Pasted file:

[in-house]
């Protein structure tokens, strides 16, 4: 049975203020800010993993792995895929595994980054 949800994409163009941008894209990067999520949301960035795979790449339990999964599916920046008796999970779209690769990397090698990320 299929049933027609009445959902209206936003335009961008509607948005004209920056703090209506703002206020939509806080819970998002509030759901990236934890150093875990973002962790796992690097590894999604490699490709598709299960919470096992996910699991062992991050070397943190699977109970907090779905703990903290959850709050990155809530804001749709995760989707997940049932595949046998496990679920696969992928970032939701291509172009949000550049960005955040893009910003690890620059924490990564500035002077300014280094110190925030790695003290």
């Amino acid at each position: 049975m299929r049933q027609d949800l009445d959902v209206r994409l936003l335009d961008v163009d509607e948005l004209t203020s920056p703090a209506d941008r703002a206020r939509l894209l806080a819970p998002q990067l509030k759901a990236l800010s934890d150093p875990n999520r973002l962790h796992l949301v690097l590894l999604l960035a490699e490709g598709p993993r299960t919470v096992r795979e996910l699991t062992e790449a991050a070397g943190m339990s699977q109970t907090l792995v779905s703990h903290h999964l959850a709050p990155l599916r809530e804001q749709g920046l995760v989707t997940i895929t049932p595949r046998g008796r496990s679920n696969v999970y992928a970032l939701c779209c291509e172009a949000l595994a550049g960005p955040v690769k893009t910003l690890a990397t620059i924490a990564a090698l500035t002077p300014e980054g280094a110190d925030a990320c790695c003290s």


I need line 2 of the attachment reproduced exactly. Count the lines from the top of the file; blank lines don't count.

């Protein structure tokens, strides 16, 4: 049975203020800010993993792995895929595994980054 949800994409163009941008894209990067999520949301960035795979790449339990999964599916920046008796999970779209690769990397090698990320 299929049933027609009445959902209206936003335009961008509607948005004209920056703090209506703002206020939509806080819970998002509030759901990236934890150093875990973002962790796992690097590894999604490699490709598709299960919470096992996910699991062992991050070397943190699977109970907090779905703990903290959850709050990155809530804001749709995760989707997940049932595949046998496990679920696969992928970032939701291509172009949000550049960005955040893009910003690890620059924490990564500035002077300014280094110190925030790695003290």